Equipment for Milking the Pygmy
Having the right tools of the trade make milking more pleasurable and preserve milk quality and udder health. Milking equipment must be kept very clean between uses, and it is best to let it air dry after it is washed.
|Milking stanchion (or facsimile)
Stainless steel container with smooth finish
Small water bucket for udder wash
Paper towels to wash and dry teats
Strip cup (or facsimile)
Milk filters & filtering equipment
Glass storage jars
Does are usually immobilized for milking. Clipping her collar to the wall can work, but a stanchion elevates her and makes make it more convenient for you. Reserve a separate place for milking, away from distractions that may bother either of you. You usually sit at the doe's side and face her rear, although some people prefer to bend over the doe to milk from behind. Sitting beside her gives you a lot of physical control. If she acts up, press your head and shoulder into her flank to keep her slightly off balance against the wall.
Warm water for washing teats can be hauled to the barn in a small bucket. In the winter I use a large bucket filled with 140o F water, and refill the water trough after milking. The goats really appreciate a nice, warm drink when it's cold. Water intake is important to milk production, so providing plenty of it helps maintain milk production. Water is the main component of milk.
A smooth-finish, stainless steel mixing bowl works very well for Pygmy goats. A one-gallon bowl fits under larger does, but a shorter bowl may be needed for shorter does. Slant-sided bowls are very unstable for milking. Bowls with vertical sides are hard to find, however a mirror-finish saucepan without the handle can work well. The height of the bowl should leave room for your hands and arms between it and the doe's undercarriage.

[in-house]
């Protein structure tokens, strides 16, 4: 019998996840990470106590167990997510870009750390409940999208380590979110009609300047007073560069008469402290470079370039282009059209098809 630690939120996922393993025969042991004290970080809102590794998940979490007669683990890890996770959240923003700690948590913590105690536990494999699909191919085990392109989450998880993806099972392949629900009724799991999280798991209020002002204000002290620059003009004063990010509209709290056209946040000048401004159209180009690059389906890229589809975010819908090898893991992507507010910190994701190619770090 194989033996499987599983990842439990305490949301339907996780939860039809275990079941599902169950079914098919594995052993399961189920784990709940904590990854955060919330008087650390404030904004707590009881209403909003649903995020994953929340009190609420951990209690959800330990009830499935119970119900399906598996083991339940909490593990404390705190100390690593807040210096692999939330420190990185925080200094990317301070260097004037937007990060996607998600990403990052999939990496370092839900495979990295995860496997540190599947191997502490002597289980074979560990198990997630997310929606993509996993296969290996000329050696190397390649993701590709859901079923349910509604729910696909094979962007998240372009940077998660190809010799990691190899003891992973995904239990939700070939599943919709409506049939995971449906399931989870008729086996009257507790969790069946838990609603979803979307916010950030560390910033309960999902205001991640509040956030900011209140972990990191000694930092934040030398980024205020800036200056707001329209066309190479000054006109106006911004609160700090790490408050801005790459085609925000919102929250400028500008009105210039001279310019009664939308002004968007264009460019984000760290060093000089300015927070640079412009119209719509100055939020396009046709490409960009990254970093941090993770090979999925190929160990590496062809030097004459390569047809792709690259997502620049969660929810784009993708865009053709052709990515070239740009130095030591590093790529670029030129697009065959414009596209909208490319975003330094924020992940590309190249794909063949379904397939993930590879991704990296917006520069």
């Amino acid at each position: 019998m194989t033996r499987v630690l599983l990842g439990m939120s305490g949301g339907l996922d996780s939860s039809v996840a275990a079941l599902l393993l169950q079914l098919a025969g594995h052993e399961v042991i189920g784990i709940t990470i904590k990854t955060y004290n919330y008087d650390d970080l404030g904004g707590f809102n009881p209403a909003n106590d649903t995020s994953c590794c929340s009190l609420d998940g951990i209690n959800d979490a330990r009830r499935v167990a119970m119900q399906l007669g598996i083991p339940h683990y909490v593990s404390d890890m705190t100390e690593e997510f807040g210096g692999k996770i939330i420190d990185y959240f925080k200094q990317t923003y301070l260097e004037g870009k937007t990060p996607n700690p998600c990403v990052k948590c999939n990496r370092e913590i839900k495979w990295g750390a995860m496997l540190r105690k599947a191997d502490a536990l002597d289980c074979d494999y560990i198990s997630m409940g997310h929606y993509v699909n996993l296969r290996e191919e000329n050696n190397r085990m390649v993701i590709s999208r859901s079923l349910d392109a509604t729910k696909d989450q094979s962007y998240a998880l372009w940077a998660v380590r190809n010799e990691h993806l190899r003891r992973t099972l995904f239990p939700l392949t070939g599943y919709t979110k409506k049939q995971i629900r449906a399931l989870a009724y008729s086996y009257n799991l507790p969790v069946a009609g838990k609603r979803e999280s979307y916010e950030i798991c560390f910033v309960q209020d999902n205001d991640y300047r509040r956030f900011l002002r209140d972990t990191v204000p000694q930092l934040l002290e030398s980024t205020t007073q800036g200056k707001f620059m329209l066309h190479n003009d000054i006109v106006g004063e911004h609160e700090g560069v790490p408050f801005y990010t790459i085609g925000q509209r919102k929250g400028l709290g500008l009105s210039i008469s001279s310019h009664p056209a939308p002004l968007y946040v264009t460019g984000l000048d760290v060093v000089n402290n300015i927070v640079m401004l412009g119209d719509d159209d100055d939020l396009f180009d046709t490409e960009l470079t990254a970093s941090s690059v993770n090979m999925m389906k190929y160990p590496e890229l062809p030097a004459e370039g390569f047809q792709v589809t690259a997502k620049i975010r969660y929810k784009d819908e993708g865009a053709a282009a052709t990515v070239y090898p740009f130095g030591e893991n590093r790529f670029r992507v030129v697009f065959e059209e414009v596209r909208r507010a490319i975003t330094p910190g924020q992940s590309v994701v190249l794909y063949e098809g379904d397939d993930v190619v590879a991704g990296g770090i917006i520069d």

After spending the time and effort to milk, treat the milk right to preserve its quality. Warm milk is an excellent medium for bacterial growth, so it must be strained through a filter and refrigerated immediately. Milk filters are sold by the box. I have folded 61/2" filters into cone shapes to fit a funnel. I have also used a Busy Liz food strainer and 21/4" filters to fit (Caprine Supply catalog). Cheesecloth and other fabrics are too porous to for filtering milk.
Immediately after milking, pour the milk through the filter into a glass container and refrigerate. Glass jars are perfect, nonporous milk storage containers. Bacteria accumulate in the pores of plastic and make it smell bad. The small pores in plastic also makes it impossible to disinfect. If you have a milk jug manufacturer in your area, you may be able to buy gallon or half-gallon jugs and lids. These are made for single use, but I have bleached them between uses and got quite a lot more mileage out of them. At the time I used these, they cost about $0.16 each.
As soon as the milk is filtered and refrigerated, wash all the milking equipment and let it air dry upside-down in a dish drainer. Dish towels contaminate the equipment. The fussier you are about maintaining equipment in top shape, the better your milk will taste.
Good Milking Procedures
The Qualities of Pygmy Goat Milk
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